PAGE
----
Published by MoonPath Press, Debra Elisa’s debut poetry collection, You Can Call it Beautiful, is a mosaic of joy and grief, offering glimpses into loss and trauma that shape a family and travel that can open us up to wonder.

It is a collection of free verse with the occasional sonnet and ekphrastic poems that celebrate the art of others and reflect on what keeps the human spirit growing. These are poems of ecology. They call us to live more graciously and consciously with the earth and all beings.

This collection asks us to care more deeply for one another, to forgive and love, and inspires in us the grit required to change, to cultivate, and to nourish.

Debra Elisa’s poems show us that even in a time of existential threats to the ecosphere—of meaningless sound bites and islands of plastic—the poet’s job is to find words that refine our vision and thaw our fortified hearts.

She declares our kinship to all that is, capitalizing Heron, Wind, Mutt, Wildfire, Seed to establish their full, sacrosanct Being among beings. She’s learned the art of opening windows, gathered her circle of friends.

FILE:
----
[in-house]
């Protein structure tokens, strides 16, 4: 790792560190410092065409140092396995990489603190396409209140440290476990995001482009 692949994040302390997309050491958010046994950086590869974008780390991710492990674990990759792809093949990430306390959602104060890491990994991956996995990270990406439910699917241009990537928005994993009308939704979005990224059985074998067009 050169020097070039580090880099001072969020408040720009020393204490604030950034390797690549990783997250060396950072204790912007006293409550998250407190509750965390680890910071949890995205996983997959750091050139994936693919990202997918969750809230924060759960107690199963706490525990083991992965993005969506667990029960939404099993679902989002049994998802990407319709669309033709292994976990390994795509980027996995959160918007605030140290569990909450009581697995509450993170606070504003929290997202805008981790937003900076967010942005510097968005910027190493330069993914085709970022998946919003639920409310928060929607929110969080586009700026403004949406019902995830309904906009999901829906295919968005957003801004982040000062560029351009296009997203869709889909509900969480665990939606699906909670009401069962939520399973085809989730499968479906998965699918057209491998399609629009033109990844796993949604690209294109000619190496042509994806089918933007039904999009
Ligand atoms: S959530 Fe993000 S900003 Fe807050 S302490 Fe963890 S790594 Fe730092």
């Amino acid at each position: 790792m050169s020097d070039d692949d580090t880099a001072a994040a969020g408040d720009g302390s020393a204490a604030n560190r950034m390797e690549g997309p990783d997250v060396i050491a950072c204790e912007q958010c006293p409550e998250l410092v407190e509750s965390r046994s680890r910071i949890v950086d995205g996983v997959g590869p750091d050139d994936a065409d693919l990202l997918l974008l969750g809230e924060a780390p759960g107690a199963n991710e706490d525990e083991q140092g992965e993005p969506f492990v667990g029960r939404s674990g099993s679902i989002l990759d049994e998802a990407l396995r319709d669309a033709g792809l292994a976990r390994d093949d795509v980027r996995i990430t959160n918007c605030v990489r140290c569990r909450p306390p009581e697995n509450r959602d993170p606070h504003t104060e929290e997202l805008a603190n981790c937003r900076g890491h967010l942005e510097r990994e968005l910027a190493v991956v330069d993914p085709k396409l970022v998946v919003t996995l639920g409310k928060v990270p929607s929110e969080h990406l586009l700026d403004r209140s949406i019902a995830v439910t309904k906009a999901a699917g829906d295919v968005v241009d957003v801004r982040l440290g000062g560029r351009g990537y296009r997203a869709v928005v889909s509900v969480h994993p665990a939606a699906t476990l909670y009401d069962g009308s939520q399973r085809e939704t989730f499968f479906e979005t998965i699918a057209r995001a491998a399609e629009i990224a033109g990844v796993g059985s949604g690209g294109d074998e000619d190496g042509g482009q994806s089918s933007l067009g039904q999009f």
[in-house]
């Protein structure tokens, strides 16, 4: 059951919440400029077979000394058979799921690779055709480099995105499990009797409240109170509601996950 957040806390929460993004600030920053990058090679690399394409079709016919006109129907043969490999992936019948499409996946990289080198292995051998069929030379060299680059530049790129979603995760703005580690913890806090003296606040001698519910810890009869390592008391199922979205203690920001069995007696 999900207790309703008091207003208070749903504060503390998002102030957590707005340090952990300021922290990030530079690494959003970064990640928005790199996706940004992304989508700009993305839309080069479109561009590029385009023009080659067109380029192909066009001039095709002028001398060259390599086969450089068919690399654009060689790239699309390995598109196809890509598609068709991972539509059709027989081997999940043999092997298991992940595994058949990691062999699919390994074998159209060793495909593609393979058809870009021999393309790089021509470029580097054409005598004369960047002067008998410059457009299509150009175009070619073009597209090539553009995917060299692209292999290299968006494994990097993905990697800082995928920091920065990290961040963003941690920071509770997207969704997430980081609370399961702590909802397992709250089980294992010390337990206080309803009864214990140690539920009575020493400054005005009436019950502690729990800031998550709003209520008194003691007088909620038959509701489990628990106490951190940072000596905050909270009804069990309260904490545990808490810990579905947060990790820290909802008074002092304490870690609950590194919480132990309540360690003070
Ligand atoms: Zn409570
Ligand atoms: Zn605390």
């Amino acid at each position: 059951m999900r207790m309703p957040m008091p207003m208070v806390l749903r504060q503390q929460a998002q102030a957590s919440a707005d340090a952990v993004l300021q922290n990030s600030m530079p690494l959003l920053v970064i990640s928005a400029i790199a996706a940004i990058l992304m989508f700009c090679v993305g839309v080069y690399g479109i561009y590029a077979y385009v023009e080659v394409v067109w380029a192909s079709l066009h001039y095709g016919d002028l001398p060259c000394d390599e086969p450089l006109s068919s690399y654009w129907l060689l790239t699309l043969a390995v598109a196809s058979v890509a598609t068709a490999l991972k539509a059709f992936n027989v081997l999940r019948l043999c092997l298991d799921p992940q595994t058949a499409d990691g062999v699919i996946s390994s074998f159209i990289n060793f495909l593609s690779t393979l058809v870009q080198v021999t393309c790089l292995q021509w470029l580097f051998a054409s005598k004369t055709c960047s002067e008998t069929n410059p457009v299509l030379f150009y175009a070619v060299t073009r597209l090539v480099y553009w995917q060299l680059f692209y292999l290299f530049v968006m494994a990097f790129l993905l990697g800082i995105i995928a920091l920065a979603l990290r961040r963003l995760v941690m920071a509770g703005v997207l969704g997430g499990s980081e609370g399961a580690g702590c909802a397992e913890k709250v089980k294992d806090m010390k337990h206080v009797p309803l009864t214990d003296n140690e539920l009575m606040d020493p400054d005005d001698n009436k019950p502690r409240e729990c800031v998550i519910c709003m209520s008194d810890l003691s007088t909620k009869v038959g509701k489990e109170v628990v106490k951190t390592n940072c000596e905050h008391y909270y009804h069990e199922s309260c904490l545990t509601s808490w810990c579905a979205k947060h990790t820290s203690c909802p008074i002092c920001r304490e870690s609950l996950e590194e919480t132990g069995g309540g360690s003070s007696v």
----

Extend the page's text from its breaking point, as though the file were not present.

Today the simple black Birds/sit caw-cawing in the Hawthorne. She knows solace when she see it.

Kathryn Hunt, author of Long Way Through Ruin and Seed Wheel

Debra Elisa moves joyfully, with gratitude, respect, and generosity in the vast world she creates in You Can Call It Beautiful.

She welcomes us into “the circle of friends who gather/in praise of poetry.”

In this collection Elisa travels mindfully through the natural world where she lives, and where she sojourns, to bear witness to “the young/roaming streets of blood,” and to the creatures whose names we praise with her— “yellow-billed cuckoo,” “malone jumping slug.”

Willa Schneberg, Oregon Book Award recipient; author of The Naked Room

In You Can Call It Beautiful by Debra Elisa, readers encounter a unique style as idiosyncratic as Emily Dickinson’s with poems flaunting “breath and tiptoe     glory and Clover.” 

Elisa celebrates a world of simple pleasures, kind acts and fertile moments, moments when “deadheads/take their own sweet time to fall and reseed the garden.” 

In this hefty array of resonant poems examining nature, travel, technology, pop culture or social justice, the result is the same: quiet experiences lead to wisdom.

Allen Braden, author of A Wreath of Down and Drops of Blood